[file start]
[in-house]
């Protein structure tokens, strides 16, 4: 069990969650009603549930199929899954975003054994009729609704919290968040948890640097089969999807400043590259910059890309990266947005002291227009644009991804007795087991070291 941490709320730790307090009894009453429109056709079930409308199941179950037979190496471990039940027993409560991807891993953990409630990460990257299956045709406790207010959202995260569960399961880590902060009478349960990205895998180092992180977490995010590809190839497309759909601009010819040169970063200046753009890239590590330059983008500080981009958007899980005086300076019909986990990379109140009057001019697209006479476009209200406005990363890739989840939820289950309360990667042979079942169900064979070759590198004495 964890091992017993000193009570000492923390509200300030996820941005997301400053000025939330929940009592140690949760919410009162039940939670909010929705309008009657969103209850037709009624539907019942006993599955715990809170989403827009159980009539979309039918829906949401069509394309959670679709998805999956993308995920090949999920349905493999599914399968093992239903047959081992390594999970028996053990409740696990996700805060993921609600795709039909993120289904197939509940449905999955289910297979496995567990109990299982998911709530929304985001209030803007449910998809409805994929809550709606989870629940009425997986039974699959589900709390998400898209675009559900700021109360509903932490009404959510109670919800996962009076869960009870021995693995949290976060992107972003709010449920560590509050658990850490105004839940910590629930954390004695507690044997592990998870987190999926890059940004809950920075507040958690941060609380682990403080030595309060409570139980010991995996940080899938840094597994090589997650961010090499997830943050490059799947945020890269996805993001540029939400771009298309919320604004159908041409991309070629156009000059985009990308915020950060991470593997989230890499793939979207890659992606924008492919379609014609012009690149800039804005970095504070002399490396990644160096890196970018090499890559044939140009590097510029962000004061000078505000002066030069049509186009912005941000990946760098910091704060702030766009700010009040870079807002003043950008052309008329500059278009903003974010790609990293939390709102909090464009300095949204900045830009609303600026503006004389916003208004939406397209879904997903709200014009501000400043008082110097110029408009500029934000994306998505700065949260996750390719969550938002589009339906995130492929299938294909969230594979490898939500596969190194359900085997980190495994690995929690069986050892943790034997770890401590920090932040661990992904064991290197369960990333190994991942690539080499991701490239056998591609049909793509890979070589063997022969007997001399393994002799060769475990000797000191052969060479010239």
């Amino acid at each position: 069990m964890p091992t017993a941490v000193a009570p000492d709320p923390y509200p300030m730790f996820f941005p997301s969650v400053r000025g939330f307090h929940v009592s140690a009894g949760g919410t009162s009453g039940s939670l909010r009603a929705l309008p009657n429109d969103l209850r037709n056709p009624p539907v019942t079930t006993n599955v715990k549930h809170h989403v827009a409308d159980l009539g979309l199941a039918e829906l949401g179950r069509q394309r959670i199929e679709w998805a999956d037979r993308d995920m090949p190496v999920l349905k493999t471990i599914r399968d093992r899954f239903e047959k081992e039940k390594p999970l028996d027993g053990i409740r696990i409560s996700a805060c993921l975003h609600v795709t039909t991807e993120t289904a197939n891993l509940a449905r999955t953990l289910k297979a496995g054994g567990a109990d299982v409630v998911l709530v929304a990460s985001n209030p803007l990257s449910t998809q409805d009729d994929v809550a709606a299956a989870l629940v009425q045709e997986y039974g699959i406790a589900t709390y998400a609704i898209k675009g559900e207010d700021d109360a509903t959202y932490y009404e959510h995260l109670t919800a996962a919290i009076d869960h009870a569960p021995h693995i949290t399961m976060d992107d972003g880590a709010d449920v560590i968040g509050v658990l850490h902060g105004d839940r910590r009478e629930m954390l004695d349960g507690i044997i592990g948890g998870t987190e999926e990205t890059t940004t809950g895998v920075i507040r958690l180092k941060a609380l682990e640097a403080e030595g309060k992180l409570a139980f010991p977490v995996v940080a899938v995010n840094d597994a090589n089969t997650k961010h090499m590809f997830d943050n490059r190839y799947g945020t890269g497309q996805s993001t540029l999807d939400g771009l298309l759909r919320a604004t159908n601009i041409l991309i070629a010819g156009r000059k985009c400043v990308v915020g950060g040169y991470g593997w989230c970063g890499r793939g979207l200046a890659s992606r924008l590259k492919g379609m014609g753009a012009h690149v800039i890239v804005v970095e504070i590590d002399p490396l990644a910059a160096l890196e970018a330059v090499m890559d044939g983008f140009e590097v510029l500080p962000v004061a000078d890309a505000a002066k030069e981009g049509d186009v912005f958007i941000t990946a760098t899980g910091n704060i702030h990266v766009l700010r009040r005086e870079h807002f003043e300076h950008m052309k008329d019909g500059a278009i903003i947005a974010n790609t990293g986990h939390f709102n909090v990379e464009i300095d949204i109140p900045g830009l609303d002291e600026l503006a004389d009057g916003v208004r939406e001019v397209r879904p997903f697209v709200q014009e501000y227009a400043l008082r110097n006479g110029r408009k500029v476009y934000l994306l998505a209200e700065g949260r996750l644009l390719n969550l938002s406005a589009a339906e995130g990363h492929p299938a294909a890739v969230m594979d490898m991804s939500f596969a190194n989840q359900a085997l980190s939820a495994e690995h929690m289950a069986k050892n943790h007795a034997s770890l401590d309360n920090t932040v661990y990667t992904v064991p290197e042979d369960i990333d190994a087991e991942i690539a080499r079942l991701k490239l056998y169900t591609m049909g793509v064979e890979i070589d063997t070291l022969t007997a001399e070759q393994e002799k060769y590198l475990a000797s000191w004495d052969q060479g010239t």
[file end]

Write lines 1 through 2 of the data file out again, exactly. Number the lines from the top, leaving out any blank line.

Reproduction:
[in-house]
């Protein structure tokens, strides 16, 4: 069990969650009603549930199929899954975003054994009729609704919290968040948890640097089969999807400043590259910059890309990266947005002291227009644009991804007795087991070291 941490709320730790307090009894009453429109056709079930409308199941179950037979190496471990039940027993409560991807891993953990409630990460990257299956045709406790207010959202995260569960399961880590902060009478349960990205895998180092992180977490995010590809190839497309759909601009010819040169970063200046753009890239590590330059983008500080981009958007899980005086300076019909986990990379109140009057001019697209006479476009209200406005990363890739989840939820289950309360990667042979079942169900064979070759590198004495 964890091992017993000193009570000492923390509200300030996820941005997301400053000025939330929940009592140690949760919410009162039940939670909010929705309008009657969103209850037709009624539907019942006993599955715990809170989403827009159980009539979309039918829906949401069509394309959670679709998805999956993308995920090949999920349905493999599914399968093992239903047959081992390594999970028996053990409740696990996700805060993921609600795709039909993120289904197939509940449905999955289910297979496995567990109990299982998911709530929304985001209030803007449910998809409805994929809550709606989870629940009425997986039974699959589900709390998400898209675009559900700021109360509903932490009404959510109670919800996962009076869960009870021995693995949290976060992107972003709010449920560590509050658990850490105004839940910590629930954390004695507690044997592990998870987190999926890059940004809950920075507040958690941060609380682990403080030595309060409570139980010991995996940080899938840094597994090589997650961010090499997830943050490059799947945020890269996805993001540029939400771009298309919320604004159908041409991309070629156009000059985009990308915020950060991470593997989230890499793939979207890659992606924008492919379609014609012009690149800039804005970095504070002399490396990644160096890196970018090499890559044939140009590097510029962000004061000078505000002066030069049509186009912005941000990946760098910091704060702030766009700010009040870079807002003043950008052309008329500059278009903003974010790609990293939390709102909090464009300095949204900045830009609303600026503006004389916003208004939406397209879904997903709200014009501000400043008082110097110029408009500029934000994306998505700065949260996750390719969550938002589009339906995130492929299938294909969230594979490898939500596969190194359900085997980190495994690995929690069986050892943790034997770890401590920090932040661990992904064991290197369960990333190994991942690539080499991701490239056998591609049909793509890979070589063997022969007997001399393994002799060769475990000797000191052969060479010239």